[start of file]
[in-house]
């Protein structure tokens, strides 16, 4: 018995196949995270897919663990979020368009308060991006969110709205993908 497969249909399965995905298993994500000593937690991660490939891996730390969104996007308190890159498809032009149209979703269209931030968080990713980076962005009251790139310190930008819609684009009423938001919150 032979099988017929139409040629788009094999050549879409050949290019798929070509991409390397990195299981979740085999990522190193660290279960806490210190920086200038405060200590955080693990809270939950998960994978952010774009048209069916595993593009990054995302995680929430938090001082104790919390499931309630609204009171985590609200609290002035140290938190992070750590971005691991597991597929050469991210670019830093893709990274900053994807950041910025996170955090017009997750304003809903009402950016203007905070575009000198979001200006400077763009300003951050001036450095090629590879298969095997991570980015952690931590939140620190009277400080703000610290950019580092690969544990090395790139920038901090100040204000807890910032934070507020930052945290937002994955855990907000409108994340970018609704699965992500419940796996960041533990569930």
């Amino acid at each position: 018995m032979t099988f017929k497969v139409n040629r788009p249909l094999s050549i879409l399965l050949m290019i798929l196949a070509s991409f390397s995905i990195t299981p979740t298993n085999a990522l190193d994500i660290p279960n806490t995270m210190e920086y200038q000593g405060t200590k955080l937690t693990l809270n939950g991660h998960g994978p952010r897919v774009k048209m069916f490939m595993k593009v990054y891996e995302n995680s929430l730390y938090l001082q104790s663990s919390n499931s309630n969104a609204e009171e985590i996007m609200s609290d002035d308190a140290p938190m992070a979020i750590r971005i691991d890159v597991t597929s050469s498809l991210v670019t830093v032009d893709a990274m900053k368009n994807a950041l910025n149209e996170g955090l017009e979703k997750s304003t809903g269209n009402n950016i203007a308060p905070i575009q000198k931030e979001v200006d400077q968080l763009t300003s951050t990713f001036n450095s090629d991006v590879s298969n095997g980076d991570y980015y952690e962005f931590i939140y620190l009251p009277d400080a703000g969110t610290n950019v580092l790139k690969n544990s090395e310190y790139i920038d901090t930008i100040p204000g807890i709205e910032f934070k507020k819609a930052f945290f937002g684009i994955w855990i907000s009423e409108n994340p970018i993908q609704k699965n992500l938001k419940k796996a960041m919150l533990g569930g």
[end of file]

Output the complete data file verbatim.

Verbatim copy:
[in-house]
């Protein structure tokens, strides 16, 4: 018995196949995270897919663990979020368009308060991006969110709205993908 497969249909399965995905298993994500000593937690991660490939891996730390969104996007308190890159498809032009149209979703269209931030968080990713980076962005009251790139310190930008819609684009009423938001919150 032979099988017929139409040629788009094999050549879409050949290019798929070509991409390397990195299981979740085999990522190193660290279960806490210190920086200038405060200590955080693990809270939950998960994978952010774009048209069916595993593009990054995302995680929430938090001082104790919390499931309630609204009171985590609200609290002035140290938190992070750590971005691991597991597929050469991210670019830093893709990274900053994807950041910025996170955090017009997750304003809903009402950016203007905070575009000198979001200006400077763009300003951050001036450095090629590879298969095997991570980015952690931590939140620190009277400080703000610290950019580092690969544990090395790139920038901090100040204000807890910032934070507020930052945290937002994955855990907000409108994340970018609704699965992500419940796996960041533990569930």
């Amino acid at each position: 018995m032979t099988f017929k497969v139409n040629r788009p249909l094999s050549i879409l399965l050949m290019i798929l196949a070509s991409f390397s995905i990195t299981p979740t298993n085999a990522l190193d994500i660290p279960n806490t995270m210190e920086y200038q000593g405060t200590k955080l937690t693990l809270n939950g991660h998960g994978p952010r897919v774009k048209m069916f490939m595993k593009v990054y891996e995302n995680s929430l730390y938090l001082q104790s663990s919390n499931s309630n969104a609204e009171e985590i996007m609200s609290d002035d308190a140290p938190m992070a979020i750590r971005i691991d890159v597991t597929s050469s498809l991210v670019t830093v032009d893709a990274m900053k368009n994807a950041l910025n149209e996170g955090l017009e979703k997750s304003t809903g269209n009402n950016i203007a308060p905070i575009q000198k931030e979001v200006d400077q968080l763009t300003s951050t990713f001036n450095s090629d991006v590879s298969n095997g980076d991570y980015y952690e962005f931590i939140y620190l009251p009277d400080a703000g969110t610290n950019v580092l790139k690969n544990s090395e310190y790139i920038d901090t930008i100040p204000g807890i709205e910032f934070k507020k819609a930052f945290f937002g684009i994955w855990i907000s009423e409108n994340p970018i993908q609704k699965n992500l938001k419940k796996a960041m919150l533990g569930g």